Scratching the Surface of the Isotope Landscape of an Ore Deposit Molybdenum-Sulfur Isotope Relationships in a Porphyry Copper-Molybdenum Deposit (Santa Rita/Chino Mine, NM)
More than 95% of the world's molybdenum (Mo) is mined from porphyry deposits (Sinclair, 2007). Molybdenum is an important component for the metal industry, as a key ingredient in stainless steel alloys and high-speed heat resistant tools. Despite the importance of porphyry deposits for the supply of this industrially important metal, major questions about Mo mineral precipitation remain unresolved and the process of ore body emplacement and formation remains poorly investigated (Cooke et al., 2014a). Recent observations have revealed a wide range of Mo isotope compositions in porphyry deposits, both globally and locally (Greber et al., 2014a; Shafiei et al., 2014; Li et al., 2019), demonstrating that Mo isotope signatures may represent an excellent record of processes during formation of molybdenite (MoS2) ores. It has been hypothesized that Rayleigh isotope fractionation accounts for the large variation in MoS2 ore isotope compositions (Hannah et al., 2007). Also agreed upon is that sulfide (H2S, HS−, S2−) is key in the formation of MoS2 deposits and that sulfide availability is a driver for ore mineral precipitation. A Rayleigh isotope fractionation process not only places a major control on the Mo isotope variability, it should also exert a similar control on sulfur (S) isotopes. To date, it has not been tested if there is a systematic relationship between Mo and S isotope compositions, despite the fact that the combined Mo and S isotope compositions of MoS2 offers a window into the reconstructing ore formation processes. I present Mo and S isotope data obtained from drill-core samples from the Santa Rita / Chino Mine. The coupled Mo-S isotope systematics of MoS2 mineralization in this deposit demonstrate that Rayleigh isotope fractionation processes may not always be the sole ‘answer’, and that different mineralization events and processes can be identified and characterized through a combination of petrography, chemical inventory and coupled isotope studies.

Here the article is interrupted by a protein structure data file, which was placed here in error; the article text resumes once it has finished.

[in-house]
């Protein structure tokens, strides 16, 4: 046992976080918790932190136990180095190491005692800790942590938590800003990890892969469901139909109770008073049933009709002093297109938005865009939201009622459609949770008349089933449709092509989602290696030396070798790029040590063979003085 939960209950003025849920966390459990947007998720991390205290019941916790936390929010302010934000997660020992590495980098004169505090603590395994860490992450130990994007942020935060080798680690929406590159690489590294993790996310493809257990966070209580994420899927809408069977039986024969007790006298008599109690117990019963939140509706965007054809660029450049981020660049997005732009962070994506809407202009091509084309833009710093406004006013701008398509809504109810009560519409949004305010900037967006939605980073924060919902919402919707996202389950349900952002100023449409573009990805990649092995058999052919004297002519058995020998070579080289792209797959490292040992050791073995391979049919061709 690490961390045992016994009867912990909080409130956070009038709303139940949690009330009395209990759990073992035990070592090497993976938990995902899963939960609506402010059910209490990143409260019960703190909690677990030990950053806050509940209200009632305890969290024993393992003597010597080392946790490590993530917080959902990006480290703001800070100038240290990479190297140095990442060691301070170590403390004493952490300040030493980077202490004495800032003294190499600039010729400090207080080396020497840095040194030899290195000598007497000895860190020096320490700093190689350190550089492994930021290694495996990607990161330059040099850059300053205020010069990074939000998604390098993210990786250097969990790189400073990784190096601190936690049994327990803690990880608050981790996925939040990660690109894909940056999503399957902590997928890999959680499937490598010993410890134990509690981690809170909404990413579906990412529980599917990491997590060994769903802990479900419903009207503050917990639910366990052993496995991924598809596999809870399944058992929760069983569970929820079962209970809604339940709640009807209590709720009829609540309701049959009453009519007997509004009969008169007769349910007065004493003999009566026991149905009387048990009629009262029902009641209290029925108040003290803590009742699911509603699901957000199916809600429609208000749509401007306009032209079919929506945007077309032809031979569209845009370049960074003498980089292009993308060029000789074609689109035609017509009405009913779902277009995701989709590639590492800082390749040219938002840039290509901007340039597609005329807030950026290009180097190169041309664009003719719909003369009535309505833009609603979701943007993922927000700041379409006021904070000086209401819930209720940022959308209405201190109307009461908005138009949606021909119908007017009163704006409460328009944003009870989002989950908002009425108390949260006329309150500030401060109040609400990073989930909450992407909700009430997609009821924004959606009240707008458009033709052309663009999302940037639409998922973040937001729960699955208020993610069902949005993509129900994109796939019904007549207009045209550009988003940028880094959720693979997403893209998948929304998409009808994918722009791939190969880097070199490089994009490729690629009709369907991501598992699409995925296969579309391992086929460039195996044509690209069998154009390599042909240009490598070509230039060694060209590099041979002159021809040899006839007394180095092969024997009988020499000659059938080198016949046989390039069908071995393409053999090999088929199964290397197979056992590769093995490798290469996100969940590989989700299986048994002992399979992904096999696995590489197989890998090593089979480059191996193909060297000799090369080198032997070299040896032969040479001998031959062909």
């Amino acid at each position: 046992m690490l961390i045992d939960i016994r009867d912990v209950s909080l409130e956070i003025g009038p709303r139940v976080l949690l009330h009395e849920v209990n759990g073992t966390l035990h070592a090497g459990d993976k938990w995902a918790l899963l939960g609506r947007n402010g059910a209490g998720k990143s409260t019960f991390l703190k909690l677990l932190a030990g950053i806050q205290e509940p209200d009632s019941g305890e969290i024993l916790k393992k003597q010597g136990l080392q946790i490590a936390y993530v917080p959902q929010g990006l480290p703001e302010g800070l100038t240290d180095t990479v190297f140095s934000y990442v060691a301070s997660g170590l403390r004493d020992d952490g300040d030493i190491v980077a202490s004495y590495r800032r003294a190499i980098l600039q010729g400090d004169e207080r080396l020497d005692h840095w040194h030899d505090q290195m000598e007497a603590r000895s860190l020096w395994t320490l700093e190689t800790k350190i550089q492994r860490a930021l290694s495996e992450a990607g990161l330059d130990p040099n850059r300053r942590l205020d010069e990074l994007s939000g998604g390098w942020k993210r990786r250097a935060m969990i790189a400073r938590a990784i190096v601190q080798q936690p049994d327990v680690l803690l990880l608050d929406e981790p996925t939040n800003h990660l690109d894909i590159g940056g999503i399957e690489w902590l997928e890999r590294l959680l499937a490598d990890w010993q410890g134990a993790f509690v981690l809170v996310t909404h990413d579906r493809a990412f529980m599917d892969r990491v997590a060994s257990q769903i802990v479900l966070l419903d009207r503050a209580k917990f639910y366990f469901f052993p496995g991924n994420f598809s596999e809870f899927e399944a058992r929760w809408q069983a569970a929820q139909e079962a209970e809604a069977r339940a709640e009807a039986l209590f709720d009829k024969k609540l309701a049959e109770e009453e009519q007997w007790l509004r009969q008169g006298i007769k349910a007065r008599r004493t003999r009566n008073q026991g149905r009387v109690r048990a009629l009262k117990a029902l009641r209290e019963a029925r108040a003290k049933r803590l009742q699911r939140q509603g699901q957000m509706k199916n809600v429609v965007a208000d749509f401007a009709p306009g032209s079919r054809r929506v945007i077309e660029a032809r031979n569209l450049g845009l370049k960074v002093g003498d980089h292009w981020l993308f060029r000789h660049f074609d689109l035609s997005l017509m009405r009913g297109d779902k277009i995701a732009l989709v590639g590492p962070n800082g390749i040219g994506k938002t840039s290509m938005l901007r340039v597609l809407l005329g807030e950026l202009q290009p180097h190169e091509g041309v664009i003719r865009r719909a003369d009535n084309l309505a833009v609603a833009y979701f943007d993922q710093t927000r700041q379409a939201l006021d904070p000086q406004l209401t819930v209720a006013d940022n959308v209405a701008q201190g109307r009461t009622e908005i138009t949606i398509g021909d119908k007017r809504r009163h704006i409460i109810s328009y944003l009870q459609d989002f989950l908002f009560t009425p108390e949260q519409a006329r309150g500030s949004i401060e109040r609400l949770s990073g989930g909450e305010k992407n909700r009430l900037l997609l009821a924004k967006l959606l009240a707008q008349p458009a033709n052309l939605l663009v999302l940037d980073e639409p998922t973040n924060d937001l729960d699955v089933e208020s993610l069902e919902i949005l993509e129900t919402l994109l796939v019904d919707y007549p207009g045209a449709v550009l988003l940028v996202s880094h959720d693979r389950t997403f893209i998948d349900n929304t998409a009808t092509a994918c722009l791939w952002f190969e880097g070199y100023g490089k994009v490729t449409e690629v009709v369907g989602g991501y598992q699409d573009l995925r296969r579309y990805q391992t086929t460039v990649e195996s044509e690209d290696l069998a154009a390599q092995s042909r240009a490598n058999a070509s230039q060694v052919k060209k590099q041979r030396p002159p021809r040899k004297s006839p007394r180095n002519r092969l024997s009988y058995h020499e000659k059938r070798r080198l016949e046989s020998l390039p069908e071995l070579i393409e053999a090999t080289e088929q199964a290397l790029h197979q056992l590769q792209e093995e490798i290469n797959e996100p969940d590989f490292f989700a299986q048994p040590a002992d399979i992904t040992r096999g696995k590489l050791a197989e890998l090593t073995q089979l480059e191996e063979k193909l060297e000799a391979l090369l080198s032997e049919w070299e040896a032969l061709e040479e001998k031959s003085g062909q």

Peterson, Joshua Roger, "Scratching the Surface of the Isotope Landscape of an Ore Deposit Molybdenum-Sulfur Isotope Relationships in a Porphyry Copper-Molybdenum Deposit (Santa Rita/Chino Mine, NM)" (2019). ETD Collection for University of Texas, El Paso. AAI27670992.